Quebec has pledged $110-million to fight congestion in Montreal, proposing several measures to take pressure off the island's overwhelmed arteries.
The measures, announced Thursday, are a bid to relieve mounting frustration over chronic gridlock that has plagued the city's highways and bridges all summer.
Proposed measures include:
- 40 km of reserved bus lanes.
- 1,000 new parking spots at metro stations on the South Shore.
- More bus service to provide space for 22,000 riders per day.
- 50 per cent increase in capacity on commuter trains.
- 1370 parking spots at commuter train stations.
Elected officials are also urging people to consider using public transit more often - and hope to entice new users by offering one month's free public transit with purchase of regular-fare subscription.
Quebec is also launching two dedicated traffic radio stations - English and French - which will provide live reports seven days a week, from 4:30 a.m to 1 a.m.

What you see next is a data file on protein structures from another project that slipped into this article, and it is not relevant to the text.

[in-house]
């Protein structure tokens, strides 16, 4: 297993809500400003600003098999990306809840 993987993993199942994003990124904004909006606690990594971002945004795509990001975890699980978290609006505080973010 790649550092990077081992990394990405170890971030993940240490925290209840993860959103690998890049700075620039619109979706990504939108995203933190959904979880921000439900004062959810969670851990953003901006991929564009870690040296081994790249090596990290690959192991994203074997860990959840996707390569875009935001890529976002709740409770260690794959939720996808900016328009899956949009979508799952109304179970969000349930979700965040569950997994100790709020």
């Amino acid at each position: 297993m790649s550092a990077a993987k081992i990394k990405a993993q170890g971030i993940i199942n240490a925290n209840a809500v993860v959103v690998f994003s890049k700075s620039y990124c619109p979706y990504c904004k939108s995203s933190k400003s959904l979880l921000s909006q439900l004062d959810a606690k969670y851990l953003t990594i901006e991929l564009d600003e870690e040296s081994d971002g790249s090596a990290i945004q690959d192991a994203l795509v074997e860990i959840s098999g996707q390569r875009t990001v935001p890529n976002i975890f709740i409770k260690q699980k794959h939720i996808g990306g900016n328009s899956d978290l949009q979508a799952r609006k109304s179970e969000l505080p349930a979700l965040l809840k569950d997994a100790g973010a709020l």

The province promises to improve its website for traffic and road information.
Last week, the city of Montreal announced measures to alleviate congestion by synchronizing traffic lights and postponing some roadwork projects.
The city has also approved the temporary opening of the Champlain Bridge ice bridge to buses and emergency vehicles.
The route is normally available only to cyclists and pedestrians but, starting mid-September, will also be used by 50 buses a day.
The Metropolitan Transport Agency (AMT) said it will spend $300,000 to upgrade the bridge and road along the St. Lawrence River to accomodate the limited traffic.
That plan and its price tag is already drawing criticism from municipal opposition party Projet Montreal.
"This is not a solution," said party leader Richard Bergeron. "This is very amateur. . . Montrealers deserve [a] better solution."
Bergeron questioned the amount of money being spent to accomodate only 50 buses.
The AMT said it has to place a cap on the number of vehicles that can use the route everyday because of the bridge's load capacity.